is a substantial improvement on because:
Location in the pluralist ellipse
Because there are more politically significant groups covering a wider range of interests,is entered further along the X-axis (i.e. benefit for others is higher). However, many groups and communities in society are too small, disparate or weak to be considered; and so the ellipse is entered only part of the way down.
Phase 1: A massive public outcry about destruction of a commons resource alarms politicians.
Phase 2: A regulatory agency is set up for fair and rational handling of the commons.
Phase 3: The public is soothed, but advocacy groups continue residual voluntary monitoring.
Phase 4: Vested interests bring pressure to bear on the regulator. Occasional trivial penalties are enforced. Regulatory decisions increasingly favour the vested interests.
Phase 5: Oversight of the commons reduces as senior staff move between the regulator and major firms. Complaints by advocacy groups are ridiculed.
Phase 6: Public protests re-start but are downplayed or ignored by the government. The commons is progressively exploited and spoiled to the detriment of all until…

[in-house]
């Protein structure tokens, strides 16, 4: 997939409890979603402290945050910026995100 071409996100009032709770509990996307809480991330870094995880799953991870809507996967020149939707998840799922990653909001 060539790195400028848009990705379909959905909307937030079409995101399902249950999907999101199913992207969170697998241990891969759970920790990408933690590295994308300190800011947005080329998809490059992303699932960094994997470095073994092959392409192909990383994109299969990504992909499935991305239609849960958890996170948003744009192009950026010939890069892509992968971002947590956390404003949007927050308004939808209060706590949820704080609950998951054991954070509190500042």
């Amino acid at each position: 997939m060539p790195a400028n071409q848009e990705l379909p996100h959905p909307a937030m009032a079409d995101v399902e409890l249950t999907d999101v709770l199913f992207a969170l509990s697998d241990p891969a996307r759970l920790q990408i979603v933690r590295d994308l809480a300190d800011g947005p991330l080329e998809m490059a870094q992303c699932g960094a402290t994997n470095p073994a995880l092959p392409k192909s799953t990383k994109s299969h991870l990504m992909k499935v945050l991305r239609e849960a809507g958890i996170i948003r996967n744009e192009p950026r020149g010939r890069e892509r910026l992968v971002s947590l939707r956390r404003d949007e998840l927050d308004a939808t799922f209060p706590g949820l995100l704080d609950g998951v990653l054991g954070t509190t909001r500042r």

Phase 1: A massive public outcry about destruction of a commons resource alarms politicians…
In developed countries this can be more than half the population. It not only includes politicians and top officials, but also: the whole bureaucratic system; the military, police and intelligence agencies; government-sponsored agencies and regulatory authorities; government-funded charitable organizations; many university employees, academics, and big science; businesses contracting with government bodies; businesses subsidized or protected by governments; farmers receiving subsidies; and similar.
Many intelligent people cannot avoid seeing the incompetence and dishonesty intrinsic to government at this Stage, but are reluctant to criticize directly. They prefer to give politicians and bureaucrats the «benefit of the doubt». Many in the groups of beneficiaries (above) might fit here. It would cause too much cognitive dissonance to take up any other position.
People who think they can mind their own business, ignore politics and government, and not get hurt.
Those who blindly follow what government propaganda advises. In peacetime this means slowly impoverishing themselves. In wartime, it can mean being sent to suffer physical and mental harm, and even death.
Semi-successful career criminals and petty crooks, vagrants and desperate drug-addicts.
A relatively small number of independent observers and thinkers, including (it is hoped) many of those who visit THEE-Online. They are generally ignored by the establishment. But if noticed by the public, they are distrusted and side-lined by those in power.